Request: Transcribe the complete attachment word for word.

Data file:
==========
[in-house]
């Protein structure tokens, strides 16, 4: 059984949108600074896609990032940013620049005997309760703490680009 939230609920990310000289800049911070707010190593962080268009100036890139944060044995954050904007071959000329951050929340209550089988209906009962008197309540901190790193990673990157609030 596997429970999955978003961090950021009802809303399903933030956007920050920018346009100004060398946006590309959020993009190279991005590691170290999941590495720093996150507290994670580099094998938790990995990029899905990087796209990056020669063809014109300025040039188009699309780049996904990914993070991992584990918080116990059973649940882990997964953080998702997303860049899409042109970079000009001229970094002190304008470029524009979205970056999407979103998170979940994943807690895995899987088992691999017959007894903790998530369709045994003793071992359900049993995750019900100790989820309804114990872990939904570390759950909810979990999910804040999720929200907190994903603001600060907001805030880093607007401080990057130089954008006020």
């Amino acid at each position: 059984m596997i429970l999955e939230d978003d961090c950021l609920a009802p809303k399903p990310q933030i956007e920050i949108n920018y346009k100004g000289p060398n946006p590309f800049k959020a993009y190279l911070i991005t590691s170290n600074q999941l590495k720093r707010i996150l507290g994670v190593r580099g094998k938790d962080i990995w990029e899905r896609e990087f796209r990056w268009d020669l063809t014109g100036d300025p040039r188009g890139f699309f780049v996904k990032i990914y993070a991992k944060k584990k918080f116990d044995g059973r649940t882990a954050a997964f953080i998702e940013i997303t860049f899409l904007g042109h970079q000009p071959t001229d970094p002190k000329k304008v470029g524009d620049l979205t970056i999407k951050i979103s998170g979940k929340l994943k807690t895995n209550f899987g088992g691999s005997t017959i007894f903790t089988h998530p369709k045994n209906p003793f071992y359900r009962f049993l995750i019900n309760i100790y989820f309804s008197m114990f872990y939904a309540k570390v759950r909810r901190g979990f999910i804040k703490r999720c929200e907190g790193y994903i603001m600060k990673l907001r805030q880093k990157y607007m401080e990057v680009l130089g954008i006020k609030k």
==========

[in-house]
């Protein structure tokens, strides 16, 4: 059984949108600074896609990032940013620049005997309760703490680009 939230609920990310000289800049911070707010190593962080268009100036890139944060044995954050904007071959000329951050929340209550089988209906009962008197309540901190790193990673990157609030 596997429970999955978003961090950021009802809303399903933030956007920050920018346009100004060398946006590309959020993009190279991005590691170290999941590495720093996150507290994670580099094998938790990995990029899905990087796209990056020669063809014109300025040039188009699309780049996904990914993070991992584990918080116990059973649940882990997964953080998702997303860049899409042109970079000009001229970094002190304008470029524009979205970056999407979103998170979940994943807690895995899987088992691999017959007894903790998530369709045994003793071992359900049993995750019900100790989820309804114990872990939904570390759950909810979990999910804040999720929200907190994903603001600060907001805030880093607007401080990057130089954008006020």
């Amino acid at each position: 059984m596997i429970l999955e939230d978003d961090c950021l609920a009802p809303k399903p990310q933030i956007e920050i949108n920018y346009k100004g000289p060398n946006p590309f800049k959020a993009y190279l911070i991005t590691s170290n600074q999941l590495k720093r707010i996150l507290g994670v190593r580099g094998k938790d962080i990995w990029e899905r896609e990087f796209r990056w268009d020669l063809t014109g100036d300025p040039r188009g890139f699309f780049v996904k990032i990914y993070a991992k944060k584990k918080f116990d044995g059973r649940t882990a954050a997964f953080i998702e940013i997303t860049f899409l904007g042109h970079q000009p071959t001229d970094p002190k000329k304008v470029g524009d620049l979205t970056i999407k951050i979103s998170g979940k929340l994943k807690t895995n209550f899987g088992g691999s005997t017959i007894f903790t089988h998530p369709k045994n209906p003793f071992y359900r009962f049993l995750i019900n309760i100790y989820f309804s008197m114990f872990y939904a309540k570390v759950r909810r901190g979990f999910i804040k703490r999720c929200e907190g790193y994903i603001m600060k990673l907001r805030q880093k990157y607007m401080e990057v680009l130089g954008i006020k609030k």